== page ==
Dealing first with the travel rule, one surprise is the EU has dropped the de minimis threshold of €1,000, meaning every single transaction involving a CASP will require the AML travel rule data to be passed along.

The one plus of the travel rule is it doesn’t apply to self custody transactions that don’t involve a CASP. The draft law has a clause that excludes transactions where “the transfers constitute person-to-person transfers of crypto-assets carried out without the involvement of a crypto-asset service provider.” And it adds that e-money tokens are considered as crypto-assets for this clause.

Will AML mean every stablecoin holder must be KYC’d?

The broader AML legislation raises some thorny questions for stablecoins.

The legislation considers an e-money issuer as a financial institution with an AML responsibility when establishing a business relationship or if token holders plan “occasional” transactions. 

Some argue that a holder of a stablecoin has a relationship with the issuer and hence the stablecoin issuer needs to perform AML on every holder, which would be bad news for stablecoins. 

A contrasting view is to consider an analogy, such as whether a bond issuer has to perform KYC or AML relating to secondary market transactions in which it has no direct involvement. A different example is insurers only need to perform AML on beneficiaries at the point of payout. So a stablecoin issuer could execute KYC and AML at redemption.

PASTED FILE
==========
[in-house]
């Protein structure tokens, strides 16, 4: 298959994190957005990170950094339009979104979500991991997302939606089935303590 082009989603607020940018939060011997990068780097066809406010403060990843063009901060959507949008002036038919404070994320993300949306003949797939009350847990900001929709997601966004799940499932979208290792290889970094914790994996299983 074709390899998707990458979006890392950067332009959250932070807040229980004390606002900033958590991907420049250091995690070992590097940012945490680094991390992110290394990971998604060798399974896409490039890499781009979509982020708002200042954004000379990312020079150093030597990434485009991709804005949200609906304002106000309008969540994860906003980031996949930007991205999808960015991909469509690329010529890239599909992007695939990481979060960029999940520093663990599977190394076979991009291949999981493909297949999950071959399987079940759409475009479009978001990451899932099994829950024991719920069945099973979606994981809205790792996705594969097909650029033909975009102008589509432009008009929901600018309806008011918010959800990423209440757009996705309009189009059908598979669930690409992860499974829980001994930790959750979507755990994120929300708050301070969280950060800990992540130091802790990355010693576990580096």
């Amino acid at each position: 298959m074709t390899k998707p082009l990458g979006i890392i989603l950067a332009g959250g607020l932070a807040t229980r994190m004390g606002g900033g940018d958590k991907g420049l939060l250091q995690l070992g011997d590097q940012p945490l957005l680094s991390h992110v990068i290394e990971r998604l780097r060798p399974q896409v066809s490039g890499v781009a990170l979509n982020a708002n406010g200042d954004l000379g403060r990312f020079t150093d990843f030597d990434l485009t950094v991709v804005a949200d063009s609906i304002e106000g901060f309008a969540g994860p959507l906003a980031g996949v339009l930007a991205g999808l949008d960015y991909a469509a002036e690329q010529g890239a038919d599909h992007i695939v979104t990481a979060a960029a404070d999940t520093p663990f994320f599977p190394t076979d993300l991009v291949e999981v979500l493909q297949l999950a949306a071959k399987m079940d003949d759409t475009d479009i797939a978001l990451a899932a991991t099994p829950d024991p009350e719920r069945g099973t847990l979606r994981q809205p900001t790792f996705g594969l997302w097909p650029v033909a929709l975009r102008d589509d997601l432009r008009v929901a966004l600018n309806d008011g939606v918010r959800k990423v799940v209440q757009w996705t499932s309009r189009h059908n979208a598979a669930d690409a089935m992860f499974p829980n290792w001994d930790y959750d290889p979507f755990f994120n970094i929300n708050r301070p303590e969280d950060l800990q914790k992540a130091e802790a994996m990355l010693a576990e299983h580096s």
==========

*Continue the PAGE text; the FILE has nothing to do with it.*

However, this is a topic where we have yet to come to a definitive conclusion.

The many MiCA questions

After the detour on the separate AML legislation, one final point regarding MiCA is the considerable uncertainty around many aspects of the bill. But that is the norm for financial market regulations. The industry will lobby and the regulators will respond with answers to frequently asked questions.

Talking generally about financial services regulations, Ballon Ossio observed, “It’s surprising how sophisticated players are used to dealing with uncertainty in the context of financial services regulation.” He added, “If you come at it cold, there are lots of gaps in there that the market has dealt with through custom and now has become settled. That needs to happen with MiCA.”

Thanks to Manuel Klein and Nicolaes Tollenaar for inspiring the article, discussions and feedback.

Image Copyright: elnur / 123rf